Nearby Star System Could Spawn Carbon-Rich Planets

June 7, 2006

An unexpectedly large amount of carbon—the basis of life as we know it—surrounds a young nearby star where astronomers believe rocky planets are forming, according to a new study.

Such an environment might spawn tar-covered, diamond-rich worlds and life-forms that consume oxygen-rich foods, one scientist speculates.

The carbon discovery challenges ideas about the planets forming around the star in question, Beta Pictoris. The star is 63 light-years away and about twice the size of our sun.

"This is different than we expected," said Aki Roberge, an astronomer at NASA's Goddard Space Flight Center in Greenbelt, Maryland.

Many astronomers believe the Beta Pictoris system is similar to our solar system when it was much younger and the planets, including Earth, were forming. Beta Pictoris is thought to be between 8 and 20 million years old. Our solar system is at least 4.54 billion years old, scientists say.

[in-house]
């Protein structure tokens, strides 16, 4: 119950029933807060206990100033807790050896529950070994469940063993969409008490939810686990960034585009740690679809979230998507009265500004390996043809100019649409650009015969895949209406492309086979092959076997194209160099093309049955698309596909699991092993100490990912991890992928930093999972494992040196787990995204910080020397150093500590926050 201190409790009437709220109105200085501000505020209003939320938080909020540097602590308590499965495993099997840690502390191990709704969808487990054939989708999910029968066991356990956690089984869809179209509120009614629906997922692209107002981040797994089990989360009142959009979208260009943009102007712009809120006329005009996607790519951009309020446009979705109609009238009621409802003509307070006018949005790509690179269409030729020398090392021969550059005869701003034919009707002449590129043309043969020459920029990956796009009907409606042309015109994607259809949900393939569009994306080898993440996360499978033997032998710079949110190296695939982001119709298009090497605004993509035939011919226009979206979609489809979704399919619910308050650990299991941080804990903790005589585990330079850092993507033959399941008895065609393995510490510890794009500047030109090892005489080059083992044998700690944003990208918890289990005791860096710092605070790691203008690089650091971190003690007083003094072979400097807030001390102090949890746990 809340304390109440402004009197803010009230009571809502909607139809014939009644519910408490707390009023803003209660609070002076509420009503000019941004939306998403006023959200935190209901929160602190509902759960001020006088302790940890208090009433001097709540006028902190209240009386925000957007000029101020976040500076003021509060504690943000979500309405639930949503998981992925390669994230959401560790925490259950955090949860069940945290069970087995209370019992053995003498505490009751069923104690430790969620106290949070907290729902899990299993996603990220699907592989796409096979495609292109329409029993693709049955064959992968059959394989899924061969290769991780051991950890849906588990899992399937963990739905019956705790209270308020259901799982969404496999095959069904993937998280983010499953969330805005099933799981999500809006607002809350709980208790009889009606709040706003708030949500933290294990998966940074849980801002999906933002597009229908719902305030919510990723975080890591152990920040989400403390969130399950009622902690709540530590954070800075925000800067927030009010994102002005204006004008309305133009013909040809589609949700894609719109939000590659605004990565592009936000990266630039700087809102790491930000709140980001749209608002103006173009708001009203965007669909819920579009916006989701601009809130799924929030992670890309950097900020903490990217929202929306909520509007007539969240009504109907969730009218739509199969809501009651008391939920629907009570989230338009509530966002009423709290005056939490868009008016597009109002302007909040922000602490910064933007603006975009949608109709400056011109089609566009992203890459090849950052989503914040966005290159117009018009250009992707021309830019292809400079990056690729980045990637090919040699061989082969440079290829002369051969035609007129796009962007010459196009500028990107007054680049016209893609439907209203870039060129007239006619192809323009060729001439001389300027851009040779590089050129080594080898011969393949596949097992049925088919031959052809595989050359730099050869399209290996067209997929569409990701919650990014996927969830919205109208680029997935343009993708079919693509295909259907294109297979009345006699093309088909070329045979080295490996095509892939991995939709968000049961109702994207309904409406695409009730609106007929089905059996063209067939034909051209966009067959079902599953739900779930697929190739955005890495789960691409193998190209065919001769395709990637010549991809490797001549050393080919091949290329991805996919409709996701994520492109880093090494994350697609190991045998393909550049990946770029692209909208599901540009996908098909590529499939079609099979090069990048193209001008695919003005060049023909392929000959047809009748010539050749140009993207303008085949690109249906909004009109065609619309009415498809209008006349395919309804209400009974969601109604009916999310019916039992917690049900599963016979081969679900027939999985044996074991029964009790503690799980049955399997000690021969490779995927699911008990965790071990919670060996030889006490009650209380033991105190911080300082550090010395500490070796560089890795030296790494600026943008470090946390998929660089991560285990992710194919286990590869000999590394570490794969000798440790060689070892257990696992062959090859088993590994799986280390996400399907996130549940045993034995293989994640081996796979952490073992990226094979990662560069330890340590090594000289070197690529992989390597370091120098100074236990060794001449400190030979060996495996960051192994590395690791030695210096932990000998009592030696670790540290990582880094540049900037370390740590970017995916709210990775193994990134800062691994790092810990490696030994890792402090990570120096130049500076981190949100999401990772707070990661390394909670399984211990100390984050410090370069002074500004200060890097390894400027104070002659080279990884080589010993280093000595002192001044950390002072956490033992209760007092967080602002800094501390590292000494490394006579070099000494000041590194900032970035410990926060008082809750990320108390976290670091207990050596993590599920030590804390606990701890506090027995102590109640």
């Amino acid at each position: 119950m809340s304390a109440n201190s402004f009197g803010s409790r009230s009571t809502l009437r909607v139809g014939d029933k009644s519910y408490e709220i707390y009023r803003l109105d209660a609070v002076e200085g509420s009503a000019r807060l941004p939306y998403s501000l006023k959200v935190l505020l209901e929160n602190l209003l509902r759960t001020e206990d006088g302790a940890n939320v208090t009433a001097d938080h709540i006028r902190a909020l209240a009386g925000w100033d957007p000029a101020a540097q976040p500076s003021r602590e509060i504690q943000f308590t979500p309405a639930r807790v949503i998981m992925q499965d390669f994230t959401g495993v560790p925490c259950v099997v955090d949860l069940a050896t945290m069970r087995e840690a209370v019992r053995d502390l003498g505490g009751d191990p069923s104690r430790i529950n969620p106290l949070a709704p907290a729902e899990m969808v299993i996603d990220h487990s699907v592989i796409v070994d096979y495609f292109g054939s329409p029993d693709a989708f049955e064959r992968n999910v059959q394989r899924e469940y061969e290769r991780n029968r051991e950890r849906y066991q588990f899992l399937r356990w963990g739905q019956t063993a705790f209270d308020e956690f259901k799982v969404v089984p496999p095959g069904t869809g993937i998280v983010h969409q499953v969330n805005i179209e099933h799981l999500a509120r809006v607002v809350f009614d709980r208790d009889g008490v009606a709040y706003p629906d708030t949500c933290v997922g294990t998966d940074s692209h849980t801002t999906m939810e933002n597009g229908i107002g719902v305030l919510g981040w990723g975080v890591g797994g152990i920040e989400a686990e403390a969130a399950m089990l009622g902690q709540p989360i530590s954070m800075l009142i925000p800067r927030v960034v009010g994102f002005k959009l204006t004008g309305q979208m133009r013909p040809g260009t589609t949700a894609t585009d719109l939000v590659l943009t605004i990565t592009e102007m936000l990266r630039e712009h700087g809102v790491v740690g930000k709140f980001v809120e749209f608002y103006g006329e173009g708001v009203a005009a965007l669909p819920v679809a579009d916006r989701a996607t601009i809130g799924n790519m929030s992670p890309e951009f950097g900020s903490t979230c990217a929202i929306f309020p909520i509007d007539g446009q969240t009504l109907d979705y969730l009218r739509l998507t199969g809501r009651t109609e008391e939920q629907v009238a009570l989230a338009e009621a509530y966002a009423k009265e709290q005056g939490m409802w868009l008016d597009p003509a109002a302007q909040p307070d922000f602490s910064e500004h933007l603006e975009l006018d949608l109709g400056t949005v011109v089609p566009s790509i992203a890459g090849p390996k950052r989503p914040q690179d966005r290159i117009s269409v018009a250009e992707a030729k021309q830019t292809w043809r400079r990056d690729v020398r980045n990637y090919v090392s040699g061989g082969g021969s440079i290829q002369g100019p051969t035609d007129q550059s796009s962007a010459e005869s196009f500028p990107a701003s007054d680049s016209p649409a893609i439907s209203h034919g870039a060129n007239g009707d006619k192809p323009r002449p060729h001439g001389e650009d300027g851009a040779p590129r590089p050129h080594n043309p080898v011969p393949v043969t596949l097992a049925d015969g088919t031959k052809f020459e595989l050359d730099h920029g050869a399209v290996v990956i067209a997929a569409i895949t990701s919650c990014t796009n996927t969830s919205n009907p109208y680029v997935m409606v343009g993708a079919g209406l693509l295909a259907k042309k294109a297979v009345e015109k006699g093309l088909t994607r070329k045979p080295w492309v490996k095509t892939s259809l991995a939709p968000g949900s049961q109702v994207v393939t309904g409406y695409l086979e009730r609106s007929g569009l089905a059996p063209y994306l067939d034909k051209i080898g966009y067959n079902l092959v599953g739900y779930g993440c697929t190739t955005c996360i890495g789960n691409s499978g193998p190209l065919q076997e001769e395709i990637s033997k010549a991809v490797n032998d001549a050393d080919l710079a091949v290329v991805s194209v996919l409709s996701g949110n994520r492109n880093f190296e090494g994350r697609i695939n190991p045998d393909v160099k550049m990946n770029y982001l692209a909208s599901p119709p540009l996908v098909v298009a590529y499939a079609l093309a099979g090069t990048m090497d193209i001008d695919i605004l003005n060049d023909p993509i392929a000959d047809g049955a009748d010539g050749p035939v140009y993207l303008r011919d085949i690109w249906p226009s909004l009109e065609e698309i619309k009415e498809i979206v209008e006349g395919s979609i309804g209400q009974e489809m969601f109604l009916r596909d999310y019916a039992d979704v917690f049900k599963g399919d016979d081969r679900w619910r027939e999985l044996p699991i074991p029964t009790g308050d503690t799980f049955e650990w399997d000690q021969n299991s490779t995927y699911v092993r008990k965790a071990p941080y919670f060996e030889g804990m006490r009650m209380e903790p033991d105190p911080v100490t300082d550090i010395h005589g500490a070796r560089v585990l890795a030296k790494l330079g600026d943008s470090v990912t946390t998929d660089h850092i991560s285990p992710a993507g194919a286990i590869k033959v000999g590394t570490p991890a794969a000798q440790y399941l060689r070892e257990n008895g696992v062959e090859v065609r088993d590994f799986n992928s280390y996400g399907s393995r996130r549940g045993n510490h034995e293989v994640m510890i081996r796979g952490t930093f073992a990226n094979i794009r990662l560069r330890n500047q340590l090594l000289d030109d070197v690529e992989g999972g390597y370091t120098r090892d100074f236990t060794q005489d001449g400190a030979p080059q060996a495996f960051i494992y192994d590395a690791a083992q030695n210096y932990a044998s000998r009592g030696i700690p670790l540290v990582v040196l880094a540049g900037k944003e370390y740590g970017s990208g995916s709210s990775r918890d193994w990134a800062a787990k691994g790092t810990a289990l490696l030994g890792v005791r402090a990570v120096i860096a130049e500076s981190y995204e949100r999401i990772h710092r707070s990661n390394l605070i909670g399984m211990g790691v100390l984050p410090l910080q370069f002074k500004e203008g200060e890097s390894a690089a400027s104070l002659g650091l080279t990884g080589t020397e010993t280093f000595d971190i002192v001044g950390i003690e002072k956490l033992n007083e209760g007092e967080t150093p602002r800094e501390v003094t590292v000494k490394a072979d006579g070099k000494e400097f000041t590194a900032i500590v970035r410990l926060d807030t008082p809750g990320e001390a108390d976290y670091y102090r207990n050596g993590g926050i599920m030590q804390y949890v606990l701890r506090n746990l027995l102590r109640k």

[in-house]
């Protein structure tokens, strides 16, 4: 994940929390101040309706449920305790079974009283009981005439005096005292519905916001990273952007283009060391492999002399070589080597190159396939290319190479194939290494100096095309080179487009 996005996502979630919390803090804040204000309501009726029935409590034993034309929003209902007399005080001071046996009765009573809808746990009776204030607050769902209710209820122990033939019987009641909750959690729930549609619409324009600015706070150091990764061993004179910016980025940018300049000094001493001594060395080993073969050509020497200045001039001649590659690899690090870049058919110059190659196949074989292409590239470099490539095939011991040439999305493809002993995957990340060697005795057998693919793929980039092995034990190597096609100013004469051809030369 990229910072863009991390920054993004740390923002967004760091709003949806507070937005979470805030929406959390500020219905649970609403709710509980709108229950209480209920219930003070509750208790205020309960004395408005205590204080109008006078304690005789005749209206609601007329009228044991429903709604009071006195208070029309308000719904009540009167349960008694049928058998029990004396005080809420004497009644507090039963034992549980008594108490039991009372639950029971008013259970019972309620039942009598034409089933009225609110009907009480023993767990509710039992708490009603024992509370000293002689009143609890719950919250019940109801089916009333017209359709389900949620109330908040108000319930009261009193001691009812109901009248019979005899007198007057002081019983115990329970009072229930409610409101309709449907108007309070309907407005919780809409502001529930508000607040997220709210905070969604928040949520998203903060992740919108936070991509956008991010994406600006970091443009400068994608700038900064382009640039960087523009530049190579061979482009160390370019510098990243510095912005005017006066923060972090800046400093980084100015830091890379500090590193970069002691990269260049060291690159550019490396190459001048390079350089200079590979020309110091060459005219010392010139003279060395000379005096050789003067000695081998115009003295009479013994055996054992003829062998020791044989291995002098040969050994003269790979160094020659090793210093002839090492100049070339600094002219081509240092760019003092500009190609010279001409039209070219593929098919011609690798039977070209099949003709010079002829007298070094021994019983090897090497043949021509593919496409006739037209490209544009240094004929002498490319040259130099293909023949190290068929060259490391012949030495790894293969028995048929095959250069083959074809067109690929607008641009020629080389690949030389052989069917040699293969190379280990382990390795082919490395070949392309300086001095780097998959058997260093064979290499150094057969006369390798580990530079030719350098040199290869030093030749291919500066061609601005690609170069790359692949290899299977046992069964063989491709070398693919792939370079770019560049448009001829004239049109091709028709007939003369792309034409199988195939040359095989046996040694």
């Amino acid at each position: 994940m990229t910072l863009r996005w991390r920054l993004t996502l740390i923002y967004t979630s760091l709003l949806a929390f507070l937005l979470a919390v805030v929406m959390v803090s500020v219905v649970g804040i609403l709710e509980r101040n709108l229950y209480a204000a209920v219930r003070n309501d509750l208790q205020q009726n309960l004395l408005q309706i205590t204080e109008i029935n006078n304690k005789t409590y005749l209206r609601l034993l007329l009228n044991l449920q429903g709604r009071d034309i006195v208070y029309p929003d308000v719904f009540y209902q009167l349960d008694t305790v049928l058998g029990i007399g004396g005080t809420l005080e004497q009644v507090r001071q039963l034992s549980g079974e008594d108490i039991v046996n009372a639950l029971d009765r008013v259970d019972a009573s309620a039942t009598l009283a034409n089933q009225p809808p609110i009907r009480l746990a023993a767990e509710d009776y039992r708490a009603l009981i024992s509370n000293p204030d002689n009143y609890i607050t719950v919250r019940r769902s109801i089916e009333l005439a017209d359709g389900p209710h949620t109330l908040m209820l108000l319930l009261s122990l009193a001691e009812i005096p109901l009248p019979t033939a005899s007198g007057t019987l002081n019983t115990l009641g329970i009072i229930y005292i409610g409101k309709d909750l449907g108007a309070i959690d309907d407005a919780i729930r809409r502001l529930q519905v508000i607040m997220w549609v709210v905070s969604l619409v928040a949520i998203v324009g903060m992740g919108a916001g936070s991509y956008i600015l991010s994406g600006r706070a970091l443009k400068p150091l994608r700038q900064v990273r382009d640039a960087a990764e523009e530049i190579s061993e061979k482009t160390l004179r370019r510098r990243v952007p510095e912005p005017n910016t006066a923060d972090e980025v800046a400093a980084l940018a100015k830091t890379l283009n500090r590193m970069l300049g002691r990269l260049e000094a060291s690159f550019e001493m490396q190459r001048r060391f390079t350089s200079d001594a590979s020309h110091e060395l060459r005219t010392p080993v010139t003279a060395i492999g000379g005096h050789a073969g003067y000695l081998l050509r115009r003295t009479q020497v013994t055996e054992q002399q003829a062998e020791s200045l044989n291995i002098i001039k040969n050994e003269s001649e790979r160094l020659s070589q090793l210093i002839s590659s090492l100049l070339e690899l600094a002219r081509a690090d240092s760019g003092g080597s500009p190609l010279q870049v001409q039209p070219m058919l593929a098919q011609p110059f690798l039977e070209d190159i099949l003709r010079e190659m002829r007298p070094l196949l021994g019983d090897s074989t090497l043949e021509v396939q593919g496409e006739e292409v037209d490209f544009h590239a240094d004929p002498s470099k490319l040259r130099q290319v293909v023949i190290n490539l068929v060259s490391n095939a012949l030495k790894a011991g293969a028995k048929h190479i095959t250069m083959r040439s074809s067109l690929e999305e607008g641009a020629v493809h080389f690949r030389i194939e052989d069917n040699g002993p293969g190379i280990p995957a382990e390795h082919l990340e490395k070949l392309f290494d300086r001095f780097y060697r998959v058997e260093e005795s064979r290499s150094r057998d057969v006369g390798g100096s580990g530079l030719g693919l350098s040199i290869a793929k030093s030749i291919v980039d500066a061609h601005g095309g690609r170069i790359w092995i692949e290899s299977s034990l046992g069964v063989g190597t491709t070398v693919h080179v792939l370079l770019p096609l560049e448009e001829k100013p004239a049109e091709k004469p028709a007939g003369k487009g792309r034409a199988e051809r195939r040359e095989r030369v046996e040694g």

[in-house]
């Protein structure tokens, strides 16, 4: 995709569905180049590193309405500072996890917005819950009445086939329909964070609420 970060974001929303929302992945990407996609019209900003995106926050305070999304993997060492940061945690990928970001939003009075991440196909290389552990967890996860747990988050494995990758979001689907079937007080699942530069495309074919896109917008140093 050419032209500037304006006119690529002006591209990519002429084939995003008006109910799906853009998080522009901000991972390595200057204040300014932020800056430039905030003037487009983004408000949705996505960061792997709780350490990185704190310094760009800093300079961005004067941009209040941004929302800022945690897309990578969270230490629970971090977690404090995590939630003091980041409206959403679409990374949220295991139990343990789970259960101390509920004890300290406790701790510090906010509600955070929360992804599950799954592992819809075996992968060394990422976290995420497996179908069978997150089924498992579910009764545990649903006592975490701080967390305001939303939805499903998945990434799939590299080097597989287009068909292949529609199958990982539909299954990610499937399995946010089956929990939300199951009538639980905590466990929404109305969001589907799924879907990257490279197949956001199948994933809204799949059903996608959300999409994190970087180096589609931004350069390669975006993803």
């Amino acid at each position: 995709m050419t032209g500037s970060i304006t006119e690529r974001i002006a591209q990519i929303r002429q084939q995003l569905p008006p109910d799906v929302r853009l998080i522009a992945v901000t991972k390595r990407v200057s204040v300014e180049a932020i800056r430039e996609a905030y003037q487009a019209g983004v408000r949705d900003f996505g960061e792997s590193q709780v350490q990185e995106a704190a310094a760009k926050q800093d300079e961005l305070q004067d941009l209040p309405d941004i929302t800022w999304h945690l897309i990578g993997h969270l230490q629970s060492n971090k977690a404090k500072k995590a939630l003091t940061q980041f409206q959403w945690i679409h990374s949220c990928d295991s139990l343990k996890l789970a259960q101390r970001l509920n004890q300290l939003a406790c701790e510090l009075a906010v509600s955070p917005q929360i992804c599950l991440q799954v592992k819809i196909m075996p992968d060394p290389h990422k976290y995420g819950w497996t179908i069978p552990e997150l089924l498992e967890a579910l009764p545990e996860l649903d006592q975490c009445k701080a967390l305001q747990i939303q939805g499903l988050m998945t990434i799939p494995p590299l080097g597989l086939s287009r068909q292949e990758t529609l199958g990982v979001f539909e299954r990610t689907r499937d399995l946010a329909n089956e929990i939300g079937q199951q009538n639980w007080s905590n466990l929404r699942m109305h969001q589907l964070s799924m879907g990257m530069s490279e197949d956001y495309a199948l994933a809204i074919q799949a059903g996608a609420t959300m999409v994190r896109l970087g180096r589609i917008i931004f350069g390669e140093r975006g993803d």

Some evidence suggests a giant gas planet like Jupiter has already formed in the dusty disk around Beta Pictoris. Scientists believe terrestrial planets—planets with land, such as Mercury, Venus, Earth, and Mars—are forming right now.

(National Geographic magazine photos: "Search for Other Earths.")

Unexplained Carbon

Until now it's been a mystery as to why Beta Pictoris is enveloped in a gaseous disk, Roberge says.

Astronomers believed the gas was primarily composed of metal elements such as iron and silicon, which should have been getting blown away by radiation streaming out from the star.

"We shouldn't see [the clouds] where they are," Roberge said. "But we see them calmly in the disk orbiting the star. All previous theoretical work couldn't solve this."

Astronomers came to believe a hidden mass of gas, perhaps hydrogen, slowed the clouds' outflow.

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